The biggest challenge for movie magic makers Pixar Animation Studios is coming up with something completely new every time they approach the big screen. Combining the right tech, tantalizing tales and just the right look, Pixar’s films strike the viewer in all the right ways.
It can be argued that “sequelitis” and the constant need to do something different are Pixar’s burden to bear. While still successful, Pixar’s last few films haven’t had the right stuff. You’d have to go back to 2009’s rousing Oscar-winning balloon saga “Up” if you’re looking for something truly original.
Now Pixar returns to that status with “Inside Out,” a truly ambitious and complex animated film that happens to be directed by “Up’s” Pete Docter and co-directed by Filipino-American Ronnie del Carmen.
The film’s first stroke of genius lies in its audacious attempt at interpreting the inner life of a girl named Riley. Inside her, five emotions work in a control room, literally pressing Riley’s buttons and handling her memories.
Leading the emotions is ebullient Joy (“Park and Recreation” headliner Amy Poehler). Bill Hader (“Saturday Night Live”) is Fear. Mindy Kaling (“The Mindy Kaling Project,” of course) is Disgust. Irascible stand-up comedian Lewis Black is Anger, and Phyllis Smith (Phyllis from “The Office”) is Sadness.
Everybody has something to do—usually dictated by a well-meaning Joy—except for Sadness, whom the others basically isolate so she doesn’t ruin anything.
Things are fine until Riley turns 11 and the family moves from bucolic Minnesota to urban San Francisco. The dislocation throws Riley into internal upheaval; chaos reigns at Headquarters, with Joy and Sadness thrown into Riley’s mental wilderness. Back at Headquarters, the remaining emotions bicker and throw Riley into all sorts of trouble. Will they be able to fix what’s wrong and get back before Riley does something problematic?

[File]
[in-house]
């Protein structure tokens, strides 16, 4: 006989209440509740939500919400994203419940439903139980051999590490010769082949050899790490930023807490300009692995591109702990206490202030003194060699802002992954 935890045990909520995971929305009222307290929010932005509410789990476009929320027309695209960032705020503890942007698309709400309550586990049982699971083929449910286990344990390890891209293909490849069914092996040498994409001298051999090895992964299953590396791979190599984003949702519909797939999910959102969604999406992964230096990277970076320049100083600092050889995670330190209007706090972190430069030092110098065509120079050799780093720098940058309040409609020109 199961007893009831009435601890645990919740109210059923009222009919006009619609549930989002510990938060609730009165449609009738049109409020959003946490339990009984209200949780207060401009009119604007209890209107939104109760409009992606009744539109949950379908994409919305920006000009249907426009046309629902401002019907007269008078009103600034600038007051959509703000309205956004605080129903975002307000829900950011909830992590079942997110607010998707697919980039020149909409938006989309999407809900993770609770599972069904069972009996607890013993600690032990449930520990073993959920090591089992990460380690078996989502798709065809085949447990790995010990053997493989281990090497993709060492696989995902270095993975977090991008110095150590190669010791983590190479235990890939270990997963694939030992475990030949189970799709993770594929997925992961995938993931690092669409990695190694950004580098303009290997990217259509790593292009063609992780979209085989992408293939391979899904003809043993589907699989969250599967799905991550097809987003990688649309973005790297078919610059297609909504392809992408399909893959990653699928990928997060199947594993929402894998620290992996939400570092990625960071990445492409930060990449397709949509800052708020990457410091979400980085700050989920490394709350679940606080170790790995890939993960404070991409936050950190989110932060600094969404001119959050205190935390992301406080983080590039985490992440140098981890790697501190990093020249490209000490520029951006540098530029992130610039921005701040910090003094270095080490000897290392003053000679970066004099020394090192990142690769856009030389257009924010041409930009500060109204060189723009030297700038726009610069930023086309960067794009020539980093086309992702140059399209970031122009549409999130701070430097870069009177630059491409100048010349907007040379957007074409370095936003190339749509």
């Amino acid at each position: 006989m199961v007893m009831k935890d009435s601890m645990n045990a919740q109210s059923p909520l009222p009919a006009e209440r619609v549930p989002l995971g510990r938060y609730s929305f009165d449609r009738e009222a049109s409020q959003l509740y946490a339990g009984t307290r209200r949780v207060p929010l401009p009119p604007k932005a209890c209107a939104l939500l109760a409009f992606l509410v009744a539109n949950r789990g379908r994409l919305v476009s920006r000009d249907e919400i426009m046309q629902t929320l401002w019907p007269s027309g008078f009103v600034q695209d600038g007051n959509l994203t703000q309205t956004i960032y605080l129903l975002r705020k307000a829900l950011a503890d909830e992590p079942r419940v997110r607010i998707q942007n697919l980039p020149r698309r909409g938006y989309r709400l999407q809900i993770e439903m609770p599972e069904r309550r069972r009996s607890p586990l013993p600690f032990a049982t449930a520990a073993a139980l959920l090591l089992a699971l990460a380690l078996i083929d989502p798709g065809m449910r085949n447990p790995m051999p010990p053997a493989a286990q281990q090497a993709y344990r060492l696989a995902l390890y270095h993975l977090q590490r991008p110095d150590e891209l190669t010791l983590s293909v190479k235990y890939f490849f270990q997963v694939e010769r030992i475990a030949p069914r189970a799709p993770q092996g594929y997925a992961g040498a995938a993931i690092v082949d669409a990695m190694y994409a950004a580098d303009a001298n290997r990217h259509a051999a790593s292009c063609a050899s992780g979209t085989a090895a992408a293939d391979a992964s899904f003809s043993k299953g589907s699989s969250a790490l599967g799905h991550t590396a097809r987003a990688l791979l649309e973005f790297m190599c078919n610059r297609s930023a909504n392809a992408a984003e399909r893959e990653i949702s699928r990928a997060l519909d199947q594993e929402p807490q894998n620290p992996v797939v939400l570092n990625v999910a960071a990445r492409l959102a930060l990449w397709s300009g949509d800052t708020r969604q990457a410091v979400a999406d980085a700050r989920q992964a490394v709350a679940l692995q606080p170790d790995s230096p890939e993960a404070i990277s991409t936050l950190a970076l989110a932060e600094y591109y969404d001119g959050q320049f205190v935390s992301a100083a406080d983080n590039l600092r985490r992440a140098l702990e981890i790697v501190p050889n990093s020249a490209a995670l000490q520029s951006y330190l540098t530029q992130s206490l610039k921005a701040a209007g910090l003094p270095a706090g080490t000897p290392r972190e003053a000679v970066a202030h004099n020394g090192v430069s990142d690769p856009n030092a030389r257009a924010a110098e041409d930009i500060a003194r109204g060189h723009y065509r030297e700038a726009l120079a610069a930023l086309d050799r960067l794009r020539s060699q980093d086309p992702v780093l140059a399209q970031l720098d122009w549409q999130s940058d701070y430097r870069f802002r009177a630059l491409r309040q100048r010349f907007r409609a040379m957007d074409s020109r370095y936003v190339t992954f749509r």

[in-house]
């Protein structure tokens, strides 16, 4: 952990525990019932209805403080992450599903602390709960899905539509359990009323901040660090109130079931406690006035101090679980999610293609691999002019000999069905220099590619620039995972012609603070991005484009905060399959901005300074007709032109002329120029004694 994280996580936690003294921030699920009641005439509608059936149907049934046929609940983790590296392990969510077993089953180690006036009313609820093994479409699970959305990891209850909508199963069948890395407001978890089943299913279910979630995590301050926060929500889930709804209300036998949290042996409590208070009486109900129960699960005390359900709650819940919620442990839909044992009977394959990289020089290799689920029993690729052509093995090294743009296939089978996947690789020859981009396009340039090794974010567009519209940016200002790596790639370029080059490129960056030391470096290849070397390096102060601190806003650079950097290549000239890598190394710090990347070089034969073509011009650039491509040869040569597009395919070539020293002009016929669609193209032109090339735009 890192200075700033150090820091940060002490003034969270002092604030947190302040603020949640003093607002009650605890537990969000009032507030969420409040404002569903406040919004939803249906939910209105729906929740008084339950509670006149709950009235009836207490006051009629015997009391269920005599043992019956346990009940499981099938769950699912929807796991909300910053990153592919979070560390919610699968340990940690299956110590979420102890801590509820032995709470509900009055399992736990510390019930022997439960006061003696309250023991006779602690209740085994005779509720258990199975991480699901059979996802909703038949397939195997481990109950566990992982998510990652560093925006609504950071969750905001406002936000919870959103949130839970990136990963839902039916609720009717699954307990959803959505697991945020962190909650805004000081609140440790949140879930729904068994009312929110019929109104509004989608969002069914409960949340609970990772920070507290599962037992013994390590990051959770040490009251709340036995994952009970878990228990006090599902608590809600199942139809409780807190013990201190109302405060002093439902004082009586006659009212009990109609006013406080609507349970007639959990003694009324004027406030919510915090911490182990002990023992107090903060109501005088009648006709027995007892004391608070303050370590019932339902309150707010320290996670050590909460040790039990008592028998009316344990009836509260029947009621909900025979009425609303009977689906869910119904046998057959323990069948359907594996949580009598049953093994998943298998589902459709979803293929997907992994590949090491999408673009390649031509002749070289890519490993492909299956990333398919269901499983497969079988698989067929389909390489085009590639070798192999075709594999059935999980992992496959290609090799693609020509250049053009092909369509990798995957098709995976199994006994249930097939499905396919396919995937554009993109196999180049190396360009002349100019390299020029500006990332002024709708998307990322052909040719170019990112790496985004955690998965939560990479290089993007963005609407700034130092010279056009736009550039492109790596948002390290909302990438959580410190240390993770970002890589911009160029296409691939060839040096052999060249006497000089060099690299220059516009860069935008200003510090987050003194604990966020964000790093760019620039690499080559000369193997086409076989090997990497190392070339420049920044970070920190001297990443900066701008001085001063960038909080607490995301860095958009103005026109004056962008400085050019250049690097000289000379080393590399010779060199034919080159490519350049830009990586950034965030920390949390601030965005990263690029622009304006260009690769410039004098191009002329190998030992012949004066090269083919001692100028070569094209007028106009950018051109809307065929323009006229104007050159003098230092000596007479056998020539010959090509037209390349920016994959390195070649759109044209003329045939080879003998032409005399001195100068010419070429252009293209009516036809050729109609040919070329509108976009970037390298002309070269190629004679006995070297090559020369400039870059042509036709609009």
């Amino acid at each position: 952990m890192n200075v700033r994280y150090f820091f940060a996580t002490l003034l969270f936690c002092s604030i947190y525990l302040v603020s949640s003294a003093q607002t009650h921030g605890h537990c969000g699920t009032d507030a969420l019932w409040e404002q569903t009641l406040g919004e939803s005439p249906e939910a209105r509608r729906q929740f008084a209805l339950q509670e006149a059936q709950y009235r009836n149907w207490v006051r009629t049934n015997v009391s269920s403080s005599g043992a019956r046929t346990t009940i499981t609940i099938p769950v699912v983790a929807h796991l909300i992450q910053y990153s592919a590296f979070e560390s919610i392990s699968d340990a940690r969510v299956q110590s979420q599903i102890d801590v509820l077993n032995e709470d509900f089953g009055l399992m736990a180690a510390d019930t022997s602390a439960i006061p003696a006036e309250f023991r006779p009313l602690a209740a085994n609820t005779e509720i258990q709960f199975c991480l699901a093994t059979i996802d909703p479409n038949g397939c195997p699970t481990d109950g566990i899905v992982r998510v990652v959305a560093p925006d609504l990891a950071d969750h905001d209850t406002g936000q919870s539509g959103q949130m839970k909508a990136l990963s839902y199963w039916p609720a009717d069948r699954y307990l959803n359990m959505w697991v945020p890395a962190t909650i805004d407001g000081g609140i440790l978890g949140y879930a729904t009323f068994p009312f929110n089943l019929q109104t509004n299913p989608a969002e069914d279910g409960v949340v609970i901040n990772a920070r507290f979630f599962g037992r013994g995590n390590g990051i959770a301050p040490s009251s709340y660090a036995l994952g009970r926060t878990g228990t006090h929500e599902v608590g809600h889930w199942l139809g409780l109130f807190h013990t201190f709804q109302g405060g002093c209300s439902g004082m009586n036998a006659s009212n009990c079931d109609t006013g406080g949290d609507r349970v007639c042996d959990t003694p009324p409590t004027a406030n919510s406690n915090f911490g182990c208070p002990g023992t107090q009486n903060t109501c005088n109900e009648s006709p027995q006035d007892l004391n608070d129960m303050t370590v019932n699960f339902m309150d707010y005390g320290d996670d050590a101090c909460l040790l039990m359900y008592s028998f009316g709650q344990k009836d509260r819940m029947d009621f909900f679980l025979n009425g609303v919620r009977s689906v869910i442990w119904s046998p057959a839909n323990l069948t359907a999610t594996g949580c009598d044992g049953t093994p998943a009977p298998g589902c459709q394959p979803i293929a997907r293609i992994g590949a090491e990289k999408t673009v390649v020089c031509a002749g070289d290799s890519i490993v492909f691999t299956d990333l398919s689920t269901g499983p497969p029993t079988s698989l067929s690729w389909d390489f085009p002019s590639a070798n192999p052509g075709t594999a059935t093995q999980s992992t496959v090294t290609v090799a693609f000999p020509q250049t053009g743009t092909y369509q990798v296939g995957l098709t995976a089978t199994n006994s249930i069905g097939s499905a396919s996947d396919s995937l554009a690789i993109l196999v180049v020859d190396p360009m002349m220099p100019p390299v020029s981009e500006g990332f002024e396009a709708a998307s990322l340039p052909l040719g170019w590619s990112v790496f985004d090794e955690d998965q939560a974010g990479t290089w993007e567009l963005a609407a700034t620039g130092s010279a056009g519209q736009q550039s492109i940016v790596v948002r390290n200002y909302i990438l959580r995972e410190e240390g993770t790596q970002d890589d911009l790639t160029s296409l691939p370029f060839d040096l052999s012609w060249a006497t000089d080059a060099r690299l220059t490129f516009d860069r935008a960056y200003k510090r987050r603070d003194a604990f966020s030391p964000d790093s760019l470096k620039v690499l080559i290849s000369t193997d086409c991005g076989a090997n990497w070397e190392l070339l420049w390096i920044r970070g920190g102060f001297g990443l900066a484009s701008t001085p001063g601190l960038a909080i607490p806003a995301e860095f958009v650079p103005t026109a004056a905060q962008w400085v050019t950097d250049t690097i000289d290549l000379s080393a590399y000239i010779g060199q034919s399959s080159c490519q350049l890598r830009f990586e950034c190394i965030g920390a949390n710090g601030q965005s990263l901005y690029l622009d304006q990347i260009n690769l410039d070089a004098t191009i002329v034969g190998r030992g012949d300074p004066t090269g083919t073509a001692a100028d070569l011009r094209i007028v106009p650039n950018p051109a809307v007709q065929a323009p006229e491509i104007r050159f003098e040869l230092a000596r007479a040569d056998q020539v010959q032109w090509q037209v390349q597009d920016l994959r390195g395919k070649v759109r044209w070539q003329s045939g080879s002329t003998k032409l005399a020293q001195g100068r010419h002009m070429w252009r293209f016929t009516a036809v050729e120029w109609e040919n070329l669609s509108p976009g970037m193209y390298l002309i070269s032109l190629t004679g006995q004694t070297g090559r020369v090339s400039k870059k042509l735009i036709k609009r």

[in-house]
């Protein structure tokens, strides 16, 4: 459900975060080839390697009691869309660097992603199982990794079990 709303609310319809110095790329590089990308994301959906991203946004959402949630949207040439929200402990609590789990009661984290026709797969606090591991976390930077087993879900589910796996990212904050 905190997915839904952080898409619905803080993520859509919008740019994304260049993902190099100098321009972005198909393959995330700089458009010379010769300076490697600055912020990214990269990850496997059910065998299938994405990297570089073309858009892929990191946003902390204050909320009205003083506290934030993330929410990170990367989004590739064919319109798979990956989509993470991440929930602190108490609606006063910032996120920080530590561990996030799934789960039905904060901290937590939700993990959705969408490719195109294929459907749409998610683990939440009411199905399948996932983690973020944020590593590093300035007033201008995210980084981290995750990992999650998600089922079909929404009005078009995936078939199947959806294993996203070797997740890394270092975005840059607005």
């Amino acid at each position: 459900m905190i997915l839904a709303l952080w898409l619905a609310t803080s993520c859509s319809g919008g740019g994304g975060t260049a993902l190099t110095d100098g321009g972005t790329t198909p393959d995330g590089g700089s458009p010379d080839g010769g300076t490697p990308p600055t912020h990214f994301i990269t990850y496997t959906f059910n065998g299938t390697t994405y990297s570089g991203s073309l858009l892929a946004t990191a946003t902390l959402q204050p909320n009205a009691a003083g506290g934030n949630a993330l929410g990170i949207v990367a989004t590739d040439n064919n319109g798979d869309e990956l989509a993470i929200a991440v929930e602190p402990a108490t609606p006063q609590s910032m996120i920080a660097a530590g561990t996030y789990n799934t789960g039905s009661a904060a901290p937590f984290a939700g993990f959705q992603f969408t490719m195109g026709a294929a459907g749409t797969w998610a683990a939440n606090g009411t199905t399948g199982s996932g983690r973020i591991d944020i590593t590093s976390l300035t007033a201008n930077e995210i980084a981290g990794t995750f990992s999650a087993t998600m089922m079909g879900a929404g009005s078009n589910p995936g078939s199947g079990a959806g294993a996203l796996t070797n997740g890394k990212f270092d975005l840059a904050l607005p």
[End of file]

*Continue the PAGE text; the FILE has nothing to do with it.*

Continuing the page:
That is the basic plot of “Inside Out,” but the rest of the film is much more beguiling, entertaining and visually dazzling. The film’s second stroke of genius is its ability to surprise. Joy and Sadness journey through an inventive take on the inner mind, and something truly unexpected results from this odyssey, something that is both profound and affecting.
Meanwhile, Docter and del Carmen throw a mind-blowing menagerie of characters and concepts at the viewers, who can appreciate the mindscape on many different levels.
The voice cast is expectedly outstanding. Poehler channels Joy’s confidence as well as her doubts very well. Kaling is memorable in her trademark snarky self. Richard Kind does a memorable turn as Riley’s forgotten imaginary friend Bing Bong. But it is Smith who stays in your head as the forlorn Sadness, much like the real thing.
It should come as no surprise that Docter and company discussed “Inside Out” with actual psychologists to get their ideas and story just right. Beyond the cleverness of being able to manifest how emotions and memories work in a visual, character-driven way, “Inside Out” breaks out because it isn’t afraid to tackle complex concepts; it never dumbs itself down.
On the contrary, “Inside Out” works by challenging its viewers —regardless of age—to understand what it’s trying to say and then wowing their socks off with onscreen wizardry. The result is a film for both children and grownups, a film more than worthy of its rarefied predecessors like 1995’s “Toy Story” and 2003’s “Finding Nemo.” “Inside Out” is the perfect product of that Pixar formula.
Disney/Pixar’s “Inside Out” opens in cinemas on Aug. 19.